Mr Chissano, who met the rebel leader Afonso Dhlakama in Rome on Wednesday for the first time, said negotiators were instead drawing up a calendar for a general ceasefire that could be signed at an African summit within the next few months. 'I proposed an immediate cessation of hostilities. A truce is the wrong word as it implies a pause before the fighting resumes . . . but Mr Dhlakama rejected this,' Mr Chissano said.
He explained that Mr Dhlakama, leader of the Mozambique National Resistance (Renamo), had told him he doubted the men in the field would obey orders to stop fighting at once in their drought-stricken country, where millions face starvation. 'I told him that it was better to have a few violations of the ceasefire here and there, even if it involved clashes between entire battalions, rather than go on with generalised fighting and the systematic killing of innocents,' Mr Chissano said.
The rebel leader's dilemma highlighted a problem that diplomats involved in the two-year-old negotiations between Renamo and the Mozambique government in Rome have long warned of - that no one really controls some of the guerrillas.
Mr Chissano said he would be satisfied if the summit produced a declaration that mapped out the path to peace, although he felt it was absurd to go on fighting once all sides were in agreement. 'Once we have agreement on satisfying the guarantees Renamo has asked for, there is no more reason to go on killing. There is no point in killing while we draw up a document,' he said. Mr Chissano said the Zimbabwean President, Robert Mugabe, who has been attending the talks, wanted to speed them up in order to return home today.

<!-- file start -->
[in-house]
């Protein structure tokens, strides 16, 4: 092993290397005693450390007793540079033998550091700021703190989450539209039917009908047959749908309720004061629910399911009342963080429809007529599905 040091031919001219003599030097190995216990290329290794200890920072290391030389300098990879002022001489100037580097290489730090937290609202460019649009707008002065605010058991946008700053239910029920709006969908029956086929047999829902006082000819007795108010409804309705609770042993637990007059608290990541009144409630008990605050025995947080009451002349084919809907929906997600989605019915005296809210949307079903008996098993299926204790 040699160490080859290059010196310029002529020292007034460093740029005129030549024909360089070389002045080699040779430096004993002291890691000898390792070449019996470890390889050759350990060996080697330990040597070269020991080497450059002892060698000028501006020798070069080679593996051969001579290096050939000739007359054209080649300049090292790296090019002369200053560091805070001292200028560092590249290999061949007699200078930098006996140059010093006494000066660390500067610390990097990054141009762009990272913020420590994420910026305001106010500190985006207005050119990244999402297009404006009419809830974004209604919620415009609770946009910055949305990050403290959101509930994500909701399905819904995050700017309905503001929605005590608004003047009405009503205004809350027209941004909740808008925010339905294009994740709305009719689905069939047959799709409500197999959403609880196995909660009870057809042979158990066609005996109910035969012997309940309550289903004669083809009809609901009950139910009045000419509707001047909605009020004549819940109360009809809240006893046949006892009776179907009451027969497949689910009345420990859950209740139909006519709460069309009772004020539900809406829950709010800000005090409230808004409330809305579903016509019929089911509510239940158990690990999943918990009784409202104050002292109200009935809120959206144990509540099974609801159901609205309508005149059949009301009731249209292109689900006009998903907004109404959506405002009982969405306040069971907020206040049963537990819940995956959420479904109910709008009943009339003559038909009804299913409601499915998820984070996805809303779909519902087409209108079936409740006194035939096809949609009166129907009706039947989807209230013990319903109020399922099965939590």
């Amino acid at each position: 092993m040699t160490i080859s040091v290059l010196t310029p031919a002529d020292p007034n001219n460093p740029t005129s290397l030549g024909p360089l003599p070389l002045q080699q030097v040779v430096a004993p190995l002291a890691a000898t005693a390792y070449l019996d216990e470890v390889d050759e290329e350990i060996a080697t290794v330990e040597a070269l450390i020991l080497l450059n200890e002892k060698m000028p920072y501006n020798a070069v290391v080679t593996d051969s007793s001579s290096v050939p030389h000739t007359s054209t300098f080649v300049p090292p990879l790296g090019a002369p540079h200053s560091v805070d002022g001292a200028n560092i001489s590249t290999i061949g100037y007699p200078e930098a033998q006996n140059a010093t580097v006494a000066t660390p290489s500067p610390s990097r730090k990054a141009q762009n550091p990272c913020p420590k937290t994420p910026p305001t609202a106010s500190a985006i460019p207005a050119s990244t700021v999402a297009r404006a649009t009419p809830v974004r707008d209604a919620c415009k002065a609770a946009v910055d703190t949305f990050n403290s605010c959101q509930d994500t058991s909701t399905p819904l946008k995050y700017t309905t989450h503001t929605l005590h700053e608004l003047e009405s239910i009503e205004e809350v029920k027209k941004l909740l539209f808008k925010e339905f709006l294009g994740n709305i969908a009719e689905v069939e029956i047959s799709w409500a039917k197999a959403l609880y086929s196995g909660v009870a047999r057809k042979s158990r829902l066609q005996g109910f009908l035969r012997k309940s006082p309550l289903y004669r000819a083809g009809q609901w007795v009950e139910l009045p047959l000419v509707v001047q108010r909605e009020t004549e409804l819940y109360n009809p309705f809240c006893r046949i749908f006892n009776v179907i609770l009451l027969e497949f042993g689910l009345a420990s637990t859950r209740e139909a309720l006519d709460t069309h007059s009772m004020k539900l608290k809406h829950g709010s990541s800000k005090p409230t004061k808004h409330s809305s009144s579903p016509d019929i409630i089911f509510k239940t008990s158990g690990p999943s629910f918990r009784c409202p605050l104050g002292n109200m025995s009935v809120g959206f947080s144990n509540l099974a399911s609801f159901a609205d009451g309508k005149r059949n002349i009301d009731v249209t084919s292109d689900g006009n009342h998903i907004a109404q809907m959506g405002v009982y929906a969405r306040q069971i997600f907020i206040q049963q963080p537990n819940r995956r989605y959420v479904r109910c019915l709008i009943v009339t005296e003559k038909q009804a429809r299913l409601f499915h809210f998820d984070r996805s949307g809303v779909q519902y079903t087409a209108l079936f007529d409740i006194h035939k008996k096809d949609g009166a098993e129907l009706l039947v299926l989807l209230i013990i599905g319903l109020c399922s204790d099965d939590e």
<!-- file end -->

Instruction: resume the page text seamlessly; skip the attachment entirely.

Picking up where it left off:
Mr Chissano paid tribute to the role Tiny Rowland, the chief executive of the British conglomerate Lonrho, had played in the peace negotiations. 'Rowland is a figure who has directly or indirectly always been associated with moves for peace in Mozambique,' he said.
Mr Chissano said Mr Rowland had first become involved in secret moves to end the civil war through Daniel arap Moi, the President of Kenya, in 1987 and had started to persuade the Mozambican head of state to meet Mr Dhlakama last December.
Despite the President's praise, Mozambican officials said the Maputo governmnent suspected Mr Rowland of also having helped Mr Dhlakama and provided transport for the Renamo leader.
Mr Rowland, who has extensive business interests in southern Africa, was mentioned as a key force behind Jonas Savimbi, the Angolan rebel leader, at the outbreak of the civil war in 1975.
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